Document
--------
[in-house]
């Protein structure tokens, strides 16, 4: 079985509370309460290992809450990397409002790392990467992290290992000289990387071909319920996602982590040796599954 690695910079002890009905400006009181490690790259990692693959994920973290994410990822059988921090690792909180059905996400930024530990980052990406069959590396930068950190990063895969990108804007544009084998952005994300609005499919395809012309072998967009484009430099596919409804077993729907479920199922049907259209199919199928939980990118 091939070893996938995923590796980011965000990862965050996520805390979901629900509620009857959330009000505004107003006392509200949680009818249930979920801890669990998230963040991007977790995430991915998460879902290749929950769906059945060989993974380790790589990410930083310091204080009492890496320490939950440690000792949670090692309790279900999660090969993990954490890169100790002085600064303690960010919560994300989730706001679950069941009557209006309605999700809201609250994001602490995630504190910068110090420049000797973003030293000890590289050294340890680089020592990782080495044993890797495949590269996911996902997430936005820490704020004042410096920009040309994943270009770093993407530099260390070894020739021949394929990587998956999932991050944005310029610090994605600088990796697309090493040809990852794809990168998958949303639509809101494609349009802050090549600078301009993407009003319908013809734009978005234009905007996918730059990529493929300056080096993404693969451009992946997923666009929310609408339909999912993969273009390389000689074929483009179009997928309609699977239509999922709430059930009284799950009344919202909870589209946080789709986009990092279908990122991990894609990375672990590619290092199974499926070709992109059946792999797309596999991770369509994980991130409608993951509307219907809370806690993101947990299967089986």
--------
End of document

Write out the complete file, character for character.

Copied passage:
[in-house]
């Protein structure tokens, strides 16, 4: 079985509370309460290992809450990397409002790392990467992290290992000289990387071909319920996602982590040796599954 690695910079002890009905400006009181490690790259990692693959994920973290994410990822059988921090690792909180059905996400930024530990980052990406069959590396930068950190990063895969990108804007544009084998952005994300609005499919395809012309072998967009484009430099596919409804077993729907479920199922049907259209199919199928939980990118 091939070893996938995923590796980011965000990862965050996520805390979901629900509620009857959330009000505004107003006392509200949680009818249930979920801890669990998230963040991007977790995430991915998460879902290749929950769906059945060989993974380790790589990410930083310091204080009492890496320490939950440690000792949670090692309790279900999660090969993990954490890169100790002085600064303690960010919560994300989730706001679950069941009557209006309605999700809201609250994001602490995630504190910068110090420049000797973003030293000890590289050294340890680089020592990782080495044993890797495949590269996911996902997430936005820490704020004042410096920009040309994943270009770093993407530099260390070894020739021949394929990587998956999932991050944005310029610090994605600088990796697309090493040809990852794809990168998958949303639509809101494609349009802050090549600078301009993407009003319908013809734009978005234009905007996918730059990529493929300056080096993404693969451009992946997923666009929310609408339909999912993969273009390389000689074929483009179009997928309609699977239509999922709430059930009284799950009344919202909870589209946080789709986009990092279908990122991990894609990375672990590619290092199974499926070709992109059946792999797309596999991770369509994980991130409608993951509307219907809370806690993101947990299967089986």